This rhapsodic tribute to a bygone era conjures up mesmerizing images of 1930s New York. Two worlds collide on New Year's Eve 1937, and three lives will never be the same. For Katey Kontent and Eve Ross, two working gals out on the town, a chance encounter with patrician banker Tinker Grey sets into motion a series of events causing far-reaching consequences. As Towles explores the seemingly random ways in which both choice and chance can impact the future, Katey, Eve, and Tinker each face a dark night of the soul, during which fates are twisted, reshaped, and realigned. Discerning readers will draw parallels between Towles and the ominously ironic Edith Wharton while relishing the fact that the snappy dialogue and descriptive prose are wrapped in a compelling narrative.--Flanagan, Margare. Copyright 2010 Booklist
|9/5/2017 15:42:42||Veddy Ratner|
In the Shadow of the Banyan
Fiction based on true story, surviving the Khmer Rouge Regime in Cambodia during the 1970's
|9/6/2017 11:30:48||Celeste Ng|
Everything I Never Told You
A Chinese American family living in a small town in 1970s Ohio is confronted with a tragedy which threatens to tear them apart.
|9/6/2017 11:38:29||Louise Erdrich||The Round House|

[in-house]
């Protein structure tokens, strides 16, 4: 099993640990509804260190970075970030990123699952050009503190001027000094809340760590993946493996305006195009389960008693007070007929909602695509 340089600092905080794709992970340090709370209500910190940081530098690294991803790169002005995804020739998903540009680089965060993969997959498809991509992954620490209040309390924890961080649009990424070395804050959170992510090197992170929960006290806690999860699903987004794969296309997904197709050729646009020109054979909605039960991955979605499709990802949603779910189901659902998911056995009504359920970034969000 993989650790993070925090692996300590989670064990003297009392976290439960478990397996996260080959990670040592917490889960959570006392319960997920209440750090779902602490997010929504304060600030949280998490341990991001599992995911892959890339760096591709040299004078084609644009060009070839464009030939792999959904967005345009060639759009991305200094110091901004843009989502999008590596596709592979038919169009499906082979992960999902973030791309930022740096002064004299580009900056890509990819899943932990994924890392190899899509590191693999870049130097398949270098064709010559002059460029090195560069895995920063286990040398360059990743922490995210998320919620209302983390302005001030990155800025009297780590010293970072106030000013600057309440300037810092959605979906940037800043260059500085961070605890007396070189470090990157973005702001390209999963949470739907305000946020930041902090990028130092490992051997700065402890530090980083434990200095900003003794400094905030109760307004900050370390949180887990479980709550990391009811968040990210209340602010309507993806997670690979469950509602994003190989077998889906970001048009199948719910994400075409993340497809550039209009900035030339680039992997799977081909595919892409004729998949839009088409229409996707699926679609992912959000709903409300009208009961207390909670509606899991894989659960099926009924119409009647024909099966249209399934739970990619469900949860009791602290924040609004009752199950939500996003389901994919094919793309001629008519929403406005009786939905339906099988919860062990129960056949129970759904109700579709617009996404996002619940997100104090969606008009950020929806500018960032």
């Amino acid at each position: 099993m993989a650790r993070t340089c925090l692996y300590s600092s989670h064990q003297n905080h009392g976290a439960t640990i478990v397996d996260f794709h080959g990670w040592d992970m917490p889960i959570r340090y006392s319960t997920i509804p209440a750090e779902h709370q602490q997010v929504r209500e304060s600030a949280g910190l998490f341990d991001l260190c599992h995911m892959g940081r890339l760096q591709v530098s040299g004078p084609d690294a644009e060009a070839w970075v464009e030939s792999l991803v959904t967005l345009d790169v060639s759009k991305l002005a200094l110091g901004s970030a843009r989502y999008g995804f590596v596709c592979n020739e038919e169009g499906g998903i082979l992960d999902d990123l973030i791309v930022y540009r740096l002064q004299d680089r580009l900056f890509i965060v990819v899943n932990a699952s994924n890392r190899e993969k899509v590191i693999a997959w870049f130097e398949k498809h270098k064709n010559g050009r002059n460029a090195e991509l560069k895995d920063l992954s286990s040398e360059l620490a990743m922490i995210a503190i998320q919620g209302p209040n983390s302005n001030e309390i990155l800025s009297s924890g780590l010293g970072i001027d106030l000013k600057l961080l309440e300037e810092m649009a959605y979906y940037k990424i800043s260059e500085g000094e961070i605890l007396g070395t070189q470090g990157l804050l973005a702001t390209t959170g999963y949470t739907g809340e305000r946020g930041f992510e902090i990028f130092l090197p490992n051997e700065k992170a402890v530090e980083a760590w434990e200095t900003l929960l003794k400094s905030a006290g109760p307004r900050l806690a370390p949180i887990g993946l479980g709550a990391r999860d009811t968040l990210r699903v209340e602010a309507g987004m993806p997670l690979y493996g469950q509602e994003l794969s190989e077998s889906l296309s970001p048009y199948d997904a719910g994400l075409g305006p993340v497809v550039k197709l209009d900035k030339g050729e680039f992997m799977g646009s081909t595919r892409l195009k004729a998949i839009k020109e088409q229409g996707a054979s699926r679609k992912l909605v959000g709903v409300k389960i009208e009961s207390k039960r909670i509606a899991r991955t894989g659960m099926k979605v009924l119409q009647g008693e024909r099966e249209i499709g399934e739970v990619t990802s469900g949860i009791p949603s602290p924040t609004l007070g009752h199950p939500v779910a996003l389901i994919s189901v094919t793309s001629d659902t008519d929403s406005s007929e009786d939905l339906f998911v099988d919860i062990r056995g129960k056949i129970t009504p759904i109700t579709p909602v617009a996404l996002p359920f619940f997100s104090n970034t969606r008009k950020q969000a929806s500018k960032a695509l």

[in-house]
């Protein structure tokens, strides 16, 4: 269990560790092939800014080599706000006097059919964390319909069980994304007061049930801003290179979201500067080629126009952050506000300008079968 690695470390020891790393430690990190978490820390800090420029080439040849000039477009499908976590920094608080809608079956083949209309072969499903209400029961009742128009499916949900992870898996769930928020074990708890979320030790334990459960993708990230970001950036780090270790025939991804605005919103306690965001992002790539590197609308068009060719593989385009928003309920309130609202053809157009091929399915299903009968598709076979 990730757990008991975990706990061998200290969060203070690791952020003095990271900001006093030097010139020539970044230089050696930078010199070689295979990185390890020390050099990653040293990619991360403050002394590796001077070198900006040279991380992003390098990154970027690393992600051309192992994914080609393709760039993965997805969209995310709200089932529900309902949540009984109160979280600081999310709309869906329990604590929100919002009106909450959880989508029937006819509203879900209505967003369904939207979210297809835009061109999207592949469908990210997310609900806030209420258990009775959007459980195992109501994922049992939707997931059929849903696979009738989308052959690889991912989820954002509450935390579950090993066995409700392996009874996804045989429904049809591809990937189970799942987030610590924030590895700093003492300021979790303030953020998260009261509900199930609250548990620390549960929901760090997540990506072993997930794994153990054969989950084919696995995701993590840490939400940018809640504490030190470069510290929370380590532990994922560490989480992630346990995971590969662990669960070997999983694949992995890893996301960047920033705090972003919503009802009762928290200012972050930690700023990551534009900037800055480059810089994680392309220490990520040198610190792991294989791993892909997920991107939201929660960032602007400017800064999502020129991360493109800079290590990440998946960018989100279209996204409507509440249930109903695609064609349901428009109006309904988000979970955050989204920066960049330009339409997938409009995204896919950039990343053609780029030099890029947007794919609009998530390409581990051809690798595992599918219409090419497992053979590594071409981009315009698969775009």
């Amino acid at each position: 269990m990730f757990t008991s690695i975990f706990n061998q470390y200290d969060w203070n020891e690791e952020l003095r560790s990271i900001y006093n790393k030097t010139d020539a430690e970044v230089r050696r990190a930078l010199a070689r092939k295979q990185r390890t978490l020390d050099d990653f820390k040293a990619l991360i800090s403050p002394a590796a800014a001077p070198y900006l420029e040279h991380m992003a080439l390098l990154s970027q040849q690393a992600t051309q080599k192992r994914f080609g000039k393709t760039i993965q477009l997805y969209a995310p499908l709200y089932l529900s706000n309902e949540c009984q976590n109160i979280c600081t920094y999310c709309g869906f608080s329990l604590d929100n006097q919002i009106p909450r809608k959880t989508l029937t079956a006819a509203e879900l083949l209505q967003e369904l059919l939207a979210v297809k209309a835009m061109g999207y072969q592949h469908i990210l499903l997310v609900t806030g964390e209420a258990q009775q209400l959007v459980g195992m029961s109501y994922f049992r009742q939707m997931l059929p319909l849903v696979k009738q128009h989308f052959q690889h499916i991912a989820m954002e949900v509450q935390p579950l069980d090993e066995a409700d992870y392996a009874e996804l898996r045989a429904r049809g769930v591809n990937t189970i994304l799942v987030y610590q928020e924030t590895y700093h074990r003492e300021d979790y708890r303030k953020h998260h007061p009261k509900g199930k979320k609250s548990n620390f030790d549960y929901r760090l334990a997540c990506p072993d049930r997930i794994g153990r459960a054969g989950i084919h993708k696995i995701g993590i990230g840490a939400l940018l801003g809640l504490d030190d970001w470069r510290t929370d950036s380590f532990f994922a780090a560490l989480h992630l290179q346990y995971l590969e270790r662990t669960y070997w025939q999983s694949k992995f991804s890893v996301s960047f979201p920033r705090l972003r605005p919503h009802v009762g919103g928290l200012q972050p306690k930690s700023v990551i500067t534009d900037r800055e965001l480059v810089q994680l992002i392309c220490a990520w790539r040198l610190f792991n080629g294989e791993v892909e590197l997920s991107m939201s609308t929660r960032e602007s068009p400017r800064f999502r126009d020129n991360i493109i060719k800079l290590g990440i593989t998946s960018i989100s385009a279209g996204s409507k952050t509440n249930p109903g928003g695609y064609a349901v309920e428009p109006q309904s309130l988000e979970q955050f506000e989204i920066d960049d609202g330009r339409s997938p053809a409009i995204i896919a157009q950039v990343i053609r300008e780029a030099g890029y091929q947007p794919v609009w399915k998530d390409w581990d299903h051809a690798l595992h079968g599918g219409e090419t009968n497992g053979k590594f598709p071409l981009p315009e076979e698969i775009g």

This is a riveting story about a 13-year-old Native American's search for justice after his mother's rape (awarded the National Book Award for Fiction in 2012).
The Underground Railroad
During the 1800s, two slaves escape slavery and travel on an underground railroad, which is an actual subway system (awarded the National Book Award for Fiction in 2016).
|A Man Called Ove|
A grumpy yet loveable man finds his solitary world turned on its head when a boisterous young family moves in next door.
|The Boston Girl|
This is a novel about family ties and values, friendship and feminism told through the eyes of a young Jewish woman growing up in Boston in the early twentieth century. Eighty-five-year-old Addie tells the story of her life to her twenty-two-year-old granddaughter, who has asked her "How did you get to be the woman you are today." She begins in 1915, the year she found her voice and made friends who would help shape the course of her life.
|9/6/2017 22:09:11||Amor Towles|
A Gentleman in Moscow
In 1922 Count Alexander Rostov is deemed an unrepentant aristocrat by a Bolshevik tribunal. He is sentenced to house arrest in the Metropol, a grand hotel across the street from the Kremlin. Rostov, has never worked a day in his life, and must now live in an attic room while some of the most tumultuous decades in Russian history are unfolding. Unexpectedly, his reduced circumstances provide him a doorway into a much larger world of emotional discovery...
|9/8/2017 16:14:24||A. J. Cronin||The Green Years|
Story of an Irish orphan sent to live with his grandparents during his formative years.
|9/8/2017 16:16:40||Pearl Buck||Peony|
Young girl sold as a bondmaid to Chinese family. Has to come to a resolution regarding her love of the family's son and her devotion to the family.
|10/3/2017 19:23:39||Gish Jen|
The Girl at the Baggage Claim
A child of Chinese immigrants (and award winning author) explains differences in the way Americans and Chinese view themselves vis-a-vis their societies.
|337||Non-Fiction||J Adrian Zimmer|